Lagoon 620 (2012)
Two are better than one, according to some – aside from the normal benefits of a catamaran, Tork Buckley finds some nice engineering aboard the new Lagoon 620, making her ideal for charter or private use in the tropics
There will always be those sailors that refuse to countenance the idea of a catamaran. The Lagoon 620 could change some of those minds though. We visited and enjoyed a brief sail out of Royal Phuket Marina in Phuket, Thailand aboard the Lagoon 620, Jyohana – one of a new breed of the yacht that seems to be getting a fair bit of attention by buyers in Southeast Asia. While we had almost perfect conditions in terms of weather, the wind gods did not smile upon us and a dead calm made it impossible to assess the sailing performance. However, this catamaran comes from the drawing boards (or screens) of Van Peteghem and Lauriot Prévost (VPLP) along with Lagoon’s R & D department – VPLP performance is renowned worldwide.
To ensure decent speed under sail, the standard sail area is 1496 square feet of main and 979 of genoa. One can opt for a flat top, deep roach, high-aspect main, pushing that area to 1571 square feet. A staysail, spinnaker and gennaker are also options. Obviously the yacht itself is 62 feet length overall, but the beam is substantial, and at over 32 feet, greater than half of its length. Given the vast interior volume, the draught is fairly slight at just over five feet.
Zanasi told me that Jyohana charters for €21,000 a week in the region, and the yacht is eminently suited to that role with all sail control and operation of the vessel carried out from the flybridge. There is the option to sail the vessel from a salon station, but on this particular version, only steering and navigation, since engine controls are not duplicated here as they are at flybridge steering stations on both port and starboard. Between the flybridge steering stations is a completely rotatable and angle and daylight viewable screen which displays all the data from the Raymarine charting and monitoring system. Sail handling is foot push-button electrical on four winches forward of the flybridge. The genoa is on an electric roller furler.
The yacht is capable of motoring comfortably at a cruising speed of eight knots with a maximum of ten knots, powered by two and Volvo D3 of 150 horsepower each. Both of the machinery spaces are easily accessible through hatches on either side on the aft deck.
As is de rigeur on a tropic-based catamaran, Jyohana is fully air-conditioned throughout as well as additionally – and usefully for slightly cooler days – fitted with small fans in the sleeping accommodation. There is a further machinery space in the hulls forward and just aft of the two crew cabins; one in each hull. Here, far from ears in guest accommodation, is the Onan genset of 17.5 Kva, along with battery banks and air conditioning plant. There is a two-generator option.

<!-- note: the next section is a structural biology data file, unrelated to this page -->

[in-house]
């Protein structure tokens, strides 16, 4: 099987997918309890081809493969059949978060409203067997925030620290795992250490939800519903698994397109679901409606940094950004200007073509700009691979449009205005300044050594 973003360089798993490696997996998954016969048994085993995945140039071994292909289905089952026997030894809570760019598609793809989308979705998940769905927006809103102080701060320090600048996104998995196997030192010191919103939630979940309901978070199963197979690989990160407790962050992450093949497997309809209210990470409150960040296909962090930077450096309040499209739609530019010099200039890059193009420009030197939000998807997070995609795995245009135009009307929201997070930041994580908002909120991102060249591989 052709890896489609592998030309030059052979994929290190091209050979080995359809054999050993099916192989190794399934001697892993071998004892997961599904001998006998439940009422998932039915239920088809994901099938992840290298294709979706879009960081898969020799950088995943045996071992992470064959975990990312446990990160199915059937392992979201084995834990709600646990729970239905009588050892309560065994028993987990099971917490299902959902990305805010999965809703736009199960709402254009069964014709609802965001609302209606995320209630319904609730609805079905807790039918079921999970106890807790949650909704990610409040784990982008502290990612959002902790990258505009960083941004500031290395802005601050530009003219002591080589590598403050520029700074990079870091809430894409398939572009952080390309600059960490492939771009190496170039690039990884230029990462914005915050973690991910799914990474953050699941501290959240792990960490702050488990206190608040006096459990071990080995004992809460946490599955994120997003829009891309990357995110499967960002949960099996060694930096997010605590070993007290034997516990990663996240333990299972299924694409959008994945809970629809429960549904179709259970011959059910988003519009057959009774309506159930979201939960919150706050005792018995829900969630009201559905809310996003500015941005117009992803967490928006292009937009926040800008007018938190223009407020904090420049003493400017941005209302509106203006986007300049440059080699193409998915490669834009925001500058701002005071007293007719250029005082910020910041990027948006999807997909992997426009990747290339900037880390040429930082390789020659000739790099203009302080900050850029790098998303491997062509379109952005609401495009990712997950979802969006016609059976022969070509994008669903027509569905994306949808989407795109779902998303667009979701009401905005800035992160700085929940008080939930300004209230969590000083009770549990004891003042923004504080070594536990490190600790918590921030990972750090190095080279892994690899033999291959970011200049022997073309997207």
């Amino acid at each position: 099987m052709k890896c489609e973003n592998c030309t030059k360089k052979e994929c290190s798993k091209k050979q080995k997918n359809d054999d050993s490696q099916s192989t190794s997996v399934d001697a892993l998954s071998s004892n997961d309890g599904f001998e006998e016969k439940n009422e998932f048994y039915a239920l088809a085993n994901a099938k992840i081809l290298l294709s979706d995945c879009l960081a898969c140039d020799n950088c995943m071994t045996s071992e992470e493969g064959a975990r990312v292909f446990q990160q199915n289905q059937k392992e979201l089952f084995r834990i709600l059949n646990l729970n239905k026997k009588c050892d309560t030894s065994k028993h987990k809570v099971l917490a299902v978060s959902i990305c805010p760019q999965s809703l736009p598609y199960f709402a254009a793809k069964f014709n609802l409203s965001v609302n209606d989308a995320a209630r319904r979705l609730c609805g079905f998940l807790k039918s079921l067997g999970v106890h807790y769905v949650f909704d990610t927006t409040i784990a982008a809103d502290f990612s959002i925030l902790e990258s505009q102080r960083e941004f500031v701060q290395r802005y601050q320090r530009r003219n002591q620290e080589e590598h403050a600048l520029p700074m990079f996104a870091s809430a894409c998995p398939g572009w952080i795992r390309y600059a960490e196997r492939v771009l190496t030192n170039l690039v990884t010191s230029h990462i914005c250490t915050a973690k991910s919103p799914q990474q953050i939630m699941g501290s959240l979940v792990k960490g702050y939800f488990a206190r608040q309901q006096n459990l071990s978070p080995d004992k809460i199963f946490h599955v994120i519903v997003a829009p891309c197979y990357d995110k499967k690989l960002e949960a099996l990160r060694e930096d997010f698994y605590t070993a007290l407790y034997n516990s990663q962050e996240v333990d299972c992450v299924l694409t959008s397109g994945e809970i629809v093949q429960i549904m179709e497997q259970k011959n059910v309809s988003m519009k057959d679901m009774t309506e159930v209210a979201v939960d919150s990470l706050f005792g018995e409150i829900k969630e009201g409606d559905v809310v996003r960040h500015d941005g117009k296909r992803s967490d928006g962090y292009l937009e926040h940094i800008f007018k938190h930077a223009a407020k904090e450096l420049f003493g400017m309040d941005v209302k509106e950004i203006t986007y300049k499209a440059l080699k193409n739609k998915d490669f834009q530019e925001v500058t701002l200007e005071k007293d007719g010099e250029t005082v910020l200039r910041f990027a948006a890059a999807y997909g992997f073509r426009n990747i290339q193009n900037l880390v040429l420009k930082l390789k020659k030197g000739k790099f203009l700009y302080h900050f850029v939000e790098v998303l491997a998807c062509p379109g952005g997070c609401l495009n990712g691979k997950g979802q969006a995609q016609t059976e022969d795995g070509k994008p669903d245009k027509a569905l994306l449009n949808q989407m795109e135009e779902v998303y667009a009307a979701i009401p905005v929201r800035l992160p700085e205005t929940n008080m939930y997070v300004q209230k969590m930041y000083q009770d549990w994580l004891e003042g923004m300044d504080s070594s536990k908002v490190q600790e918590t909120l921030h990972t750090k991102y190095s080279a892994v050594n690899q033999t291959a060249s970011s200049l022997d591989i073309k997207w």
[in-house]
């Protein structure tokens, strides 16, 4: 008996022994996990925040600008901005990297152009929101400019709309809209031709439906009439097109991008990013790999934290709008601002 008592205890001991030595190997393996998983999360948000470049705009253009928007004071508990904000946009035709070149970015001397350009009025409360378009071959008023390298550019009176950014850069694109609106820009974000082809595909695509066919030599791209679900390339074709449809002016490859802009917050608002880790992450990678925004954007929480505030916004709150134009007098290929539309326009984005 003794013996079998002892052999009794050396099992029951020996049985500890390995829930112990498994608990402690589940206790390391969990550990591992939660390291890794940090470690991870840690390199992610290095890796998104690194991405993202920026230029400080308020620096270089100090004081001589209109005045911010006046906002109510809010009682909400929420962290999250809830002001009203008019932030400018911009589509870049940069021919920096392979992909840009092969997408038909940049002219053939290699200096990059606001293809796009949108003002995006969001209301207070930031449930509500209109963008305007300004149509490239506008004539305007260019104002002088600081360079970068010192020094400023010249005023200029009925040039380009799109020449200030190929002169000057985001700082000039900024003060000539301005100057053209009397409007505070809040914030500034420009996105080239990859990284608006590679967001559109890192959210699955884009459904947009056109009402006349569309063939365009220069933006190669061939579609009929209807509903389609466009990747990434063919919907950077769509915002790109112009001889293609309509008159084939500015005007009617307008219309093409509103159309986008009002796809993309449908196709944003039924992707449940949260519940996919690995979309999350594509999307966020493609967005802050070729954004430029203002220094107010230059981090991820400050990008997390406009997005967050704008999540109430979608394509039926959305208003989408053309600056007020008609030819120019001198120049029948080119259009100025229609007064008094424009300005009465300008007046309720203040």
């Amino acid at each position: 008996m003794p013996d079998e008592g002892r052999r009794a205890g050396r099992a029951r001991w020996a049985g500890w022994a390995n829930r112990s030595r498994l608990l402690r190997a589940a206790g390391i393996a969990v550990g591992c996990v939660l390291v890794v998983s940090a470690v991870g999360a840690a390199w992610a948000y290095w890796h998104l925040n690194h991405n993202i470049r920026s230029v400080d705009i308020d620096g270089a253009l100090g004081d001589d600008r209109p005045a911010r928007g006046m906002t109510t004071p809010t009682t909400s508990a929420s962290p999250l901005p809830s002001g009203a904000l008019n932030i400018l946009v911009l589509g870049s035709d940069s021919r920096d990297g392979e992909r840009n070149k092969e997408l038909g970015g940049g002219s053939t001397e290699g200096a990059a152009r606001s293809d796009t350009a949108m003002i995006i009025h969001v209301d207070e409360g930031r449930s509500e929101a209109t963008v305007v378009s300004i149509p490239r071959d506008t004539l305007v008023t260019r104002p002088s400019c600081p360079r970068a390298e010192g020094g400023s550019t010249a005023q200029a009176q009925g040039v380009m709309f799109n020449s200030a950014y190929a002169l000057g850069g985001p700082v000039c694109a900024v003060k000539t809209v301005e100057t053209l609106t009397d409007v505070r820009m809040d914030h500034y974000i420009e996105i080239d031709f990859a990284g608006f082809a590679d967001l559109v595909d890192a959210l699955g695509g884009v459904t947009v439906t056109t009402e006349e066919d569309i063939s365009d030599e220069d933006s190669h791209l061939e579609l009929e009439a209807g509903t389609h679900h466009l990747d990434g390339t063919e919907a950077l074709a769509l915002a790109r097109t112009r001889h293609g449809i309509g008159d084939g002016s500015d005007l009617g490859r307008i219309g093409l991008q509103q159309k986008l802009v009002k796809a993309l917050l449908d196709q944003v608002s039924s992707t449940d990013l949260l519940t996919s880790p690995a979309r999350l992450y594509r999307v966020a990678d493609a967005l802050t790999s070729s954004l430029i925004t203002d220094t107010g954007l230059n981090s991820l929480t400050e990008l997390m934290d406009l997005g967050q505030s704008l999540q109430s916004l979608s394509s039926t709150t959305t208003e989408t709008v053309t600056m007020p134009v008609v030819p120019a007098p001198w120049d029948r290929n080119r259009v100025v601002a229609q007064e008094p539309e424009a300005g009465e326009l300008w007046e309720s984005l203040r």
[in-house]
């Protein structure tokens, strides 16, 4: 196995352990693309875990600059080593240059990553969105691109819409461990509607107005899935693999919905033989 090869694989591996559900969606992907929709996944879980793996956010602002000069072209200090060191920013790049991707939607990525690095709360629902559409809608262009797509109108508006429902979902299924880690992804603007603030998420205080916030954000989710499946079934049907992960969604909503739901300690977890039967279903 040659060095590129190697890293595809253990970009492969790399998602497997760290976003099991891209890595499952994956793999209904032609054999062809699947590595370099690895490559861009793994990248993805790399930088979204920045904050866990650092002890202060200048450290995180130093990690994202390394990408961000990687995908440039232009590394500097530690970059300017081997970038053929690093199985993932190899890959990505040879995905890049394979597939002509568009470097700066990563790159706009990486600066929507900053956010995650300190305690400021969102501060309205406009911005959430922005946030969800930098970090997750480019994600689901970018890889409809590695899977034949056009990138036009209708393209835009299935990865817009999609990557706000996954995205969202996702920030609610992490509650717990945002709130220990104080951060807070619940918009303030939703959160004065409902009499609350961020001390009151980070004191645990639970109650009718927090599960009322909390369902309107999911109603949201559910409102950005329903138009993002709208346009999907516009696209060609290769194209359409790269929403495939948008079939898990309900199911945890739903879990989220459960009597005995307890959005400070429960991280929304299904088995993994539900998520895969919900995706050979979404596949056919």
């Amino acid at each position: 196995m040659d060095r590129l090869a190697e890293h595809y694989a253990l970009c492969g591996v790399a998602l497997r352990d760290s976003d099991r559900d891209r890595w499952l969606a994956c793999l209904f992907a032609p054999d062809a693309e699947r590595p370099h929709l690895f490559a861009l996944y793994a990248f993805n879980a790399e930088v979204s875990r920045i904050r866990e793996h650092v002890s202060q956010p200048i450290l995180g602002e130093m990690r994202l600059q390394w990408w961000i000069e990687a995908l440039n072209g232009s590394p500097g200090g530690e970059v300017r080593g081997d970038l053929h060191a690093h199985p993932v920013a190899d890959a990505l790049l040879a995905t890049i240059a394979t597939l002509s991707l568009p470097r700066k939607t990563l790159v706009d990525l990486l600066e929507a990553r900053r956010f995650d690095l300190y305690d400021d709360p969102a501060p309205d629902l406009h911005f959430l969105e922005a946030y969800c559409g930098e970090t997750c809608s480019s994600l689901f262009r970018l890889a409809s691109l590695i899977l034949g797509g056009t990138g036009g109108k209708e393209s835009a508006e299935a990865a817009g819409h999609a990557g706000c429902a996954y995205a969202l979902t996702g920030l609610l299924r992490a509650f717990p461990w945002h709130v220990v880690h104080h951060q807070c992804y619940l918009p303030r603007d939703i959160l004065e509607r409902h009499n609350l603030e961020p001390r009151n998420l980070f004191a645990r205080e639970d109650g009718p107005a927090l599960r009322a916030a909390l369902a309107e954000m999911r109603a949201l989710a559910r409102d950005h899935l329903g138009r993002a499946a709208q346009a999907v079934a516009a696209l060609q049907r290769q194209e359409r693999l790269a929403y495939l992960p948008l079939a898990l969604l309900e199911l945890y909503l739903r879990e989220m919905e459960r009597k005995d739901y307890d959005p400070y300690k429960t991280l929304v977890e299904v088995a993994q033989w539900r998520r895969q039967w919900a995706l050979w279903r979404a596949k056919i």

Finally, the operation and handling of the dinghy, a Caraibe 470 with four-stroke 50 horsepower outboard, is extremely notable and highly intelligent on a yacht that will normally operate with only two crew members. Rather than using conventional davits, the Lagoon 620 has a platform that raises and lowers electro-hydraulically to launch or recover the tender. Where it gets particularly clever is that is fully remotely controlled. Captain Poon, our local Phuket captain, demonstrated; driving the tender back to the yacht, he remotely lowers the platform, drives the tender above the submerged platform, presses “up” on the remote and up she rises. From the tender being 30 feet off the stern to stepping off the raised tender onto the aft deck takes much less than two minutes. I have seen many yachts, even from top custom builders, up to 45 metres, where the launch procedure is considerably more complicated and labour intensive; hats off to Lagoon for such a simple efficient system on a production yacht.
The flybridge, though the main crew operating centre of the yacht, will also prove popular with guests. Here, the yacht’s tropical location mandates shade, in this case provided by a fixed fibreglass hard top. This was not an option supplied by Lagoon, but one sourced locally from a composite and metal facility in Phuket. It’s nicely designed and finely engineered, and fits well into the look of the yacht, as though it were a piece of original equipment. Lagoon does offer fixed and demountable bimini options. The aft deck is almost completely shaded as the flybridge itself is above on an extension of the upper end of the superstructure. This is anyway highly desirable given the intolerable Southeast Asia sun that toasts normally sunshine-shy Asian owners. For those who do wish to sun themselves, the netting forward between the hulls is ideal.